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Case Study | “Messiah” - FSU Chamber Choir

Updated: Jan 21

Back in December 2022, I had the opportunity of a lifetime - recording a full performance of Handel's "Messiah," performed by the FSU Chamber Choir. This is one of my favorite recordings, and is still one of the largest projects I've gone completely solo on. One of the things I started doing around that time was logging my setup details as closely as possible, so I thought it would be cool to write a blog post about the setup, recording, and editing for future reference. For those of you who might roll your eyes at high prices for audio-video recordings, hopefully this case study gives you a better idea of everything that goes into it.

 

The Setup (2 hrs)

Audio - 7 mics

- 2x DPA 4006TL (Room) | 12ft

- 2x AKG 414 XLS (Orchestra) | 6ft

- 2x AKG C3000 (Choir LR) | 8 ft (to account for standing vs. sitting)

- 1x AKG C3000 (Soloist) | 5.25ft (avg mouth height)

- 50-foot snake running through the first pew into a side stairwell.

- Focusrite Clarett 8Pre

- Recording with Adobe Audition (24-bit/48kHz)

- audio levels only peaked once (when Marques Ruff was melting everyone's faces), which I quickly adjusted.


Video - 3 cams (Sony a6600 | 4K/30fps)

- Sony 18-135mm F3.5-5.6 in the balcony

- Sigma 24-70mm F2.8 on the left

- Sigma 30mm F1.4 on the soloist

- replacing batteries during intermission

Figure 1: Microphone Position Reference (Photo Credit: Claire Timm Photography)


Dress Rehearsal | including setup (5 hrs)

Performance | including teardown (4 hrs)

Importing audio/video (1.3 hrs)

- 315GB of video

- 8.6GB of audio

 

Audio Editing (3 hrs, 45 min)

- Sifting through the mix with the program in hand to label each movement & soloist


Mixing | Adobe Audition

- DPAs panned hard LR

- Strings LR 75

- Choir LR 75

- Soloist right down the middle

Figure 2: Messiah – Multitrack Timeline in Adobe Audition


- Adjusting levels of the Solo mic for each mvt (some need more than others depending on the dynamic range of the mvt/soloist)

- Ducking the soloist mic completely for movements without solos - thickens/solidifies the mix, reduces the muddiness

- Stereo Mixdown to .wav file | 24-bit/48kHz

- Noise Reduction in Adobe Audition (it was unbearably loud in there, but I was able to get a solid enough noise print that it was virtually unnoticeable).

- I also had to do this twice | 1 for the beginning, and another for everything after the spot where I adjusted the soloist mic.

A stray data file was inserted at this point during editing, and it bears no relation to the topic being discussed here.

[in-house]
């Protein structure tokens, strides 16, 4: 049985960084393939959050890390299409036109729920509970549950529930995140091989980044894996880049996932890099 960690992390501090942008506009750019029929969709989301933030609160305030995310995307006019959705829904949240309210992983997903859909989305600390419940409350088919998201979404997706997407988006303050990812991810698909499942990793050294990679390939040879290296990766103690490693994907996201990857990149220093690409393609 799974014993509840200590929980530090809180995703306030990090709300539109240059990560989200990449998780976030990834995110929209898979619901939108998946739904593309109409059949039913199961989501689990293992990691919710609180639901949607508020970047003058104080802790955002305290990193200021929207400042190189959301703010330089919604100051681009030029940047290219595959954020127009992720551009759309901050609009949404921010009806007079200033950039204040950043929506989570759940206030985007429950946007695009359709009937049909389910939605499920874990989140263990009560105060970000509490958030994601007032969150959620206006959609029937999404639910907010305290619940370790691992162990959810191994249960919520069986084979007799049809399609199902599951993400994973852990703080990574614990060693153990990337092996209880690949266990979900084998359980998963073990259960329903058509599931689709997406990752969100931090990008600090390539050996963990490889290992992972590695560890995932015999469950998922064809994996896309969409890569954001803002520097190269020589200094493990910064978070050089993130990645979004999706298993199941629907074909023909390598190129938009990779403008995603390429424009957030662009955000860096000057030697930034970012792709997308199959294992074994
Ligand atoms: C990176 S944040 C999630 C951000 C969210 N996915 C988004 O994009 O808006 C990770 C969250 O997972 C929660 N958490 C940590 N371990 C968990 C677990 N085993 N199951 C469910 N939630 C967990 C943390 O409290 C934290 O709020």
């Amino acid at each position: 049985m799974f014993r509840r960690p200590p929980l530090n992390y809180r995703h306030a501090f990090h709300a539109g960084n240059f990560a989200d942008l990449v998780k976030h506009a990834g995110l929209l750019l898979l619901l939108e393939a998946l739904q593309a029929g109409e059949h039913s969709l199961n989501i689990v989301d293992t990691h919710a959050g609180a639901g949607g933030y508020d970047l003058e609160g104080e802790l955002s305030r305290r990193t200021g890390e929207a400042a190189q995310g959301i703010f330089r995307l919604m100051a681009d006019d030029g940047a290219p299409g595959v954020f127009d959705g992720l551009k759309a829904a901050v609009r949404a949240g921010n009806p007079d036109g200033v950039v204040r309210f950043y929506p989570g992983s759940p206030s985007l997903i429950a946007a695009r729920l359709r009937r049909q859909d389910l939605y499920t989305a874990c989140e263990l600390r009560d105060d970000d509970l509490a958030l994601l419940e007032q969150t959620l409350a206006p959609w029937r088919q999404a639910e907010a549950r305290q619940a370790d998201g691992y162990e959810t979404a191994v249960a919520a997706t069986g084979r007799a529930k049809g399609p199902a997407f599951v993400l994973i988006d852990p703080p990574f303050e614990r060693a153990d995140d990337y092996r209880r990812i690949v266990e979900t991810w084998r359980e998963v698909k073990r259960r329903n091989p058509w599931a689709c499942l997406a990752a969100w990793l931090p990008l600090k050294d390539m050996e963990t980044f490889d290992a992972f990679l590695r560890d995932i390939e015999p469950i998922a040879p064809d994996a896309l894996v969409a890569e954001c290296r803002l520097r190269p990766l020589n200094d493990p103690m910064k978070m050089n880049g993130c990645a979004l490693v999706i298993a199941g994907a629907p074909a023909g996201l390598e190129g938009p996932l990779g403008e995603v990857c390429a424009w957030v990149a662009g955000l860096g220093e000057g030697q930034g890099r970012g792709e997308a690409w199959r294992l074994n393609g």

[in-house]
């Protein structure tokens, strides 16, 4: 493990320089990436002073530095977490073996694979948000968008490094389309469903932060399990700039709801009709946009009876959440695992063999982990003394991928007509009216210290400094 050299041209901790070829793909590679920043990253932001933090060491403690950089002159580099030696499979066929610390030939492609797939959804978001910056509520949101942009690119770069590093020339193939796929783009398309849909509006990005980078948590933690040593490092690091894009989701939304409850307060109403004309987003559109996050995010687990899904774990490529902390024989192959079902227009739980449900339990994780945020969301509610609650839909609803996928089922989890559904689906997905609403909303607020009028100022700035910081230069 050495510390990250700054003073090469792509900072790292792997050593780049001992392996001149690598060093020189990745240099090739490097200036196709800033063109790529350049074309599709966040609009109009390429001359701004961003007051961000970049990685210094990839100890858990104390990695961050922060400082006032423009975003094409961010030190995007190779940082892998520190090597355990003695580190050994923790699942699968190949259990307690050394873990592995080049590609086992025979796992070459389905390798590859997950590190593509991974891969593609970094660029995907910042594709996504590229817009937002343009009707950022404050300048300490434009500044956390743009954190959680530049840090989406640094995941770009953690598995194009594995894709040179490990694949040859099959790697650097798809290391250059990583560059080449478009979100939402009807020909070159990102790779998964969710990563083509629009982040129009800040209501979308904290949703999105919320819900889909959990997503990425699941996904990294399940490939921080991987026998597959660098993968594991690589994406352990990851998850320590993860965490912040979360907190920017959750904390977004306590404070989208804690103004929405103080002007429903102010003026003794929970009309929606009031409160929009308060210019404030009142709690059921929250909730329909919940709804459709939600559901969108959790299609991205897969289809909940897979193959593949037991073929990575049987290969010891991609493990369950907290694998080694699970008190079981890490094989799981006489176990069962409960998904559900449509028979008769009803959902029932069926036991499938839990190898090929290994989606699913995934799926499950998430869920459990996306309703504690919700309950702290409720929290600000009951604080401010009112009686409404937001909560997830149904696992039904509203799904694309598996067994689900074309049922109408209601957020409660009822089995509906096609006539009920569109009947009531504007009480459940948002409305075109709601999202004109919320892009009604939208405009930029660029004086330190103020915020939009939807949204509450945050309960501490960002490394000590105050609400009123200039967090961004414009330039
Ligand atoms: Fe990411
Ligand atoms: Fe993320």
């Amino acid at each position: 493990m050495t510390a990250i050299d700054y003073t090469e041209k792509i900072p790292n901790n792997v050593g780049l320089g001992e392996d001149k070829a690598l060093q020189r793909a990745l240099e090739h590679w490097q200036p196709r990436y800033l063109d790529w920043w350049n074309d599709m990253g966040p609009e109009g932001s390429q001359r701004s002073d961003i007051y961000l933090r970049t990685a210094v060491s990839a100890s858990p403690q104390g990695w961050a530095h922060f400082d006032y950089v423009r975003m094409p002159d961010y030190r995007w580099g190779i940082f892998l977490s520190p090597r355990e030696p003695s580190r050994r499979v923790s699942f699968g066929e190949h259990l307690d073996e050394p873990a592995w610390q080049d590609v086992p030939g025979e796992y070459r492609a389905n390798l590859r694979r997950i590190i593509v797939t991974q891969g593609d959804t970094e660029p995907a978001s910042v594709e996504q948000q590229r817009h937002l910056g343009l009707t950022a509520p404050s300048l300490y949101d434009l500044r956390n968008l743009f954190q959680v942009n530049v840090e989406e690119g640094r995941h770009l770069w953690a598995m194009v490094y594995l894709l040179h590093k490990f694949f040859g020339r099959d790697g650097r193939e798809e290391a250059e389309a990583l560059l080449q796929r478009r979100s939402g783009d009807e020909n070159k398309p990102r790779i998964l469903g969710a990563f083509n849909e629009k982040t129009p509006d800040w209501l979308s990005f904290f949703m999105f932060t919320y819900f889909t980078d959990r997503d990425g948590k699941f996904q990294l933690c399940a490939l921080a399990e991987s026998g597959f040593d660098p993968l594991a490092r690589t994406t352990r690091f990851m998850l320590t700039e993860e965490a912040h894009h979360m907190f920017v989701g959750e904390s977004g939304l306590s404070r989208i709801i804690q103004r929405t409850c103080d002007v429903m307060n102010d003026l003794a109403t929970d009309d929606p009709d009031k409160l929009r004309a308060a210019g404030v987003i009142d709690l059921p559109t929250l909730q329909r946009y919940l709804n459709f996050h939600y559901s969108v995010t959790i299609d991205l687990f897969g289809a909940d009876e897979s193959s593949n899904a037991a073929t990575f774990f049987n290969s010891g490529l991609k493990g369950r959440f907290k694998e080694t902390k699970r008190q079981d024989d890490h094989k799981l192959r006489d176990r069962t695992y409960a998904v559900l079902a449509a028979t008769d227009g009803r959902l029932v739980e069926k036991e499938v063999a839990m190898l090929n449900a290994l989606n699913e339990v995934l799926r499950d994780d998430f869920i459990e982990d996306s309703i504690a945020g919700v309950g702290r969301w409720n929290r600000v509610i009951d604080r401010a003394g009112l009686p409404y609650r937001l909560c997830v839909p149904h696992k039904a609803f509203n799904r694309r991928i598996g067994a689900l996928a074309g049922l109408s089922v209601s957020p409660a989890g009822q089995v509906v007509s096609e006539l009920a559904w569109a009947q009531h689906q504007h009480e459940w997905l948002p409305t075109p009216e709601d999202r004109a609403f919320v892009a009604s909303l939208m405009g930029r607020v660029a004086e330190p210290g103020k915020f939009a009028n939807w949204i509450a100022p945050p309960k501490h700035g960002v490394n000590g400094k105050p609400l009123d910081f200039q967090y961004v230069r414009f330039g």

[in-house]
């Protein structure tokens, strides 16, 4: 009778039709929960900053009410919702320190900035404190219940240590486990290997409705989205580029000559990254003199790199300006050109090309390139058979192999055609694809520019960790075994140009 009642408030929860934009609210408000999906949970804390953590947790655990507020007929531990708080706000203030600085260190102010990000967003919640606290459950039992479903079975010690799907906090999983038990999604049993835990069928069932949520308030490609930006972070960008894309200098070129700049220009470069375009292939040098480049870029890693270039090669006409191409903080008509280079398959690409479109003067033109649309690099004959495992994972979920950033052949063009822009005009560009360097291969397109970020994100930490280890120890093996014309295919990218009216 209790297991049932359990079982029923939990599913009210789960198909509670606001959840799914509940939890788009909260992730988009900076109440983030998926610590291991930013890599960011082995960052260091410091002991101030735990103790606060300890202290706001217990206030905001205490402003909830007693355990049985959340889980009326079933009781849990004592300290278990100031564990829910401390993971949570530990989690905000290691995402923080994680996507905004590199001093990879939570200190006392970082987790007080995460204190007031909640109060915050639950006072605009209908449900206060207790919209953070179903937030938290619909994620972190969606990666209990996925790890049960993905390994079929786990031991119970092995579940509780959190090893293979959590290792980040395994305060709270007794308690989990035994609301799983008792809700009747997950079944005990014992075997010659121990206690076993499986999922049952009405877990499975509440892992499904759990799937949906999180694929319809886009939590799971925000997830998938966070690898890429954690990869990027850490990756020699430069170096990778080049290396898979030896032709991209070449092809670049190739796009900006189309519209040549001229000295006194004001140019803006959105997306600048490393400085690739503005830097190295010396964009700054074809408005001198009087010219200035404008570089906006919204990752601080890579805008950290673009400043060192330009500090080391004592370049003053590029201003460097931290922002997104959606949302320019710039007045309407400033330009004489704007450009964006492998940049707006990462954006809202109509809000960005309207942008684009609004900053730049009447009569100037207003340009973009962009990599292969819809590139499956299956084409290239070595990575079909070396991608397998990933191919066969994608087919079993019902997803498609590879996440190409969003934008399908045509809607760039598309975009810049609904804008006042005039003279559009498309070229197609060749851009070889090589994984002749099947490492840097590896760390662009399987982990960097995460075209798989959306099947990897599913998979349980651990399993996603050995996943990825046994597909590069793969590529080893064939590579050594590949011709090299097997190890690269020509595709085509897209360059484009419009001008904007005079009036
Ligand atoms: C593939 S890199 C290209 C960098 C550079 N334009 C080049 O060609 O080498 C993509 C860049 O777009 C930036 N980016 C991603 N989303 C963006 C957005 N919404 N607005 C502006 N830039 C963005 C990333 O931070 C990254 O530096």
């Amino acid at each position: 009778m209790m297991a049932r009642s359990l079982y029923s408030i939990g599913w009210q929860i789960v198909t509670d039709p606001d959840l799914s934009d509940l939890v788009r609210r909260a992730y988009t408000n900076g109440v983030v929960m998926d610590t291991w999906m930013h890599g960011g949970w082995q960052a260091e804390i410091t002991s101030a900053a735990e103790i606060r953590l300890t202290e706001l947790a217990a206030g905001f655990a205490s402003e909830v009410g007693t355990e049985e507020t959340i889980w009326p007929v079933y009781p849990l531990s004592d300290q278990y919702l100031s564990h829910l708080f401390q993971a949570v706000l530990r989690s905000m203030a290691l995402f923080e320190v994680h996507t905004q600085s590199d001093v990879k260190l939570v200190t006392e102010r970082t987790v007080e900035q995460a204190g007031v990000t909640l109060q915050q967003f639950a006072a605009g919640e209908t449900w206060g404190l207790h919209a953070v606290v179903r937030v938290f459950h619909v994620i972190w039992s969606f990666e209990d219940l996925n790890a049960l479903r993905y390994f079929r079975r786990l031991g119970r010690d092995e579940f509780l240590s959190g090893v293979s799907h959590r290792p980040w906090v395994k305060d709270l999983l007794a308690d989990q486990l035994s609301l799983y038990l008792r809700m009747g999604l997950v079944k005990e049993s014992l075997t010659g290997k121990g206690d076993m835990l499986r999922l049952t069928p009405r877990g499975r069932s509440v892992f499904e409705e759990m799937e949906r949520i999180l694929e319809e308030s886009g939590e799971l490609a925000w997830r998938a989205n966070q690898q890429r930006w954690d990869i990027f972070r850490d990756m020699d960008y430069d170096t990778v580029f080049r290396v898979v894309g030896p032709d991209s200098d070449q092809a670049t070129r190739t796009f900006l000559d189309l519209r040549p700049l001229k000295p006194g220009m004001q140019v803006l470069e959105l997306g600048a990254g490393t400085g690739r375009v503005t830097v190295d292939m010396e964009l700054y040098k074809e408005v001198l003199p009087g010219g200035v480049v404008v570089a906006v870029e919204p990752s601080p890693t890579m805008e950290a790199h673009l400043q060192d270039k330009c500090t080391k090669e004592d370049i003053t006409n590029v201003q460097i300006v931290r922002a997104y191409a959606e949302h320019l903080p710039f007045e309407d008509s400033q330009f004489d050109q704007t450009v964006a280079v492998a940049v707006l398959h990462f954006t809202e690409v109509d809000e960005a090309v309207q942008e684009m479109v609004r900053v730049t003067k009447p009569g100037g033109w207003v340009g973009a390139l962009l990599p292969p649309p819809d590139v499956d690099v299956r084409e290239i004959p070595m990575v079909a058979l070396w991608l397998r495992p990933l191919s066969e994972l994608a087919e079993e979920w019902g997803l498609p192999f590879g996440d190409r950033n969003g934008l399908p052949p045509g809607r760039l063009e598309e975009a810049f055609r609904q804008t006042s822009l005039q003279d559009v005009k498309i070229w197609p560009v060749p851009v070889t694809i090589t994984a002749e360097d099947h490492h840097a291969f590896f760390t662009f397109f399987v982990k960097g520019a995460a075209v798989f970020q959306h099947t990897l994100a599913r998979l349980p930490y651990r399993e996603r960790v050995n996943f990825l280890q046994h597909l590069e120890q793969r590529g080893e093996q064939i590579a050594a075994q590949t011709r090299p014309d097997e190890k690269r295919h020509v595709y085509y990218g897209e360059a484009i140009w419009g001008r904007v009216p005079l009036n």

- I usually implement a hard limiter of -3 to -9 dB and Normalize the recording to bring up the lower amplitudes, but in this situation I didn't because it would have exposed the amount of noise reduction processing. Thankfully, the dynamic range of the recording was the perfect width to avoid this.

- Normalized the recording to 90% | ensures that the recording will not clip/peak when played on most (like 99%) sound devices.

Figure 3: List of various mixdowns of Messiah (to backup all changes made)


Mastering | Izotope Ozone 9

- Was very careful with this, so as to not negatively affecting the clarity of the mix. I was able to implement Dynamic EQ to bring out the mid-range clarity after using the master assistant in several different spots, then bought the threshold of the maximizer down by 3dB to maintain the dynamic range of the recording.

Figure 4: Messiah | Mastering in Izotope Ozone 9


- Final export from Adobe Audition, then sent for review.

- After receiving confirmation that the mix was on point, I imported everything into Premiere Pro to start the video editing process.

Figure 5: Final Stereo Mixdown of Messiah (post-processing)

 

Video Editing (16 hrs)

- Color-coding & Syncing all 3 cams + audio (15 min)

- Color Corrections & Masking (3 hrs)

- Adj. Layer 1 | Exposure, Saturation, Sharpness

- Adj. Layer 2 | Masking the vents at the back of the church (allowing me to zoom in without seeing them wiggle the entire time)

- Adj. Layer 3 | Increasing Saturation of the yello fixtures up top, and adjusting the greenish tint of the walls to be more blue.

- Adj. Layer 4 | Desaturating a spot in which a ceiling spot light made a few background singer's faces look orange.

- Rendering & replacing each cam with color correction changes to allow faster editing (1 hr)

- Camera angle changes on appropriate phrases endings throughout the entire 2hr performance (3.5 hrs)

- Adding slow zooms and pans to every single clip (1.5 hrs)

- Inserting Lower Thirds for all 15 soloists (using audio markers), cross-referencing the physical program for any potential spelling errors. (45 min)

- Inserting Title at Beginning & List of Performers at the end (20 minutes)

- Slow fade in/out at beginning & end. (5min)

- Render & Export (1.2 hrs)

Figure 6: Messiah – Timeline in Premiere Pro


- Upload to frame.io (15 min)

- Review entire performance, insert comments/changes where needed. (2 hrs)

- Back to Premiere Pro, make changes, render, export, reupload (1.5 hrs)

- Send for Final Review

- Final Review confirms the "first" draft is nails!!!

 

This project took close over 30 hrs to complete, & was delivered within 7 days of the performance.


Handel’s “Messiah” | Florida State University Chamber Choir


Recorded Dec 2nd, 2023 at Trinity United Methodist Church, Tallahassee, FL


Justin Ball | August 8, 2023

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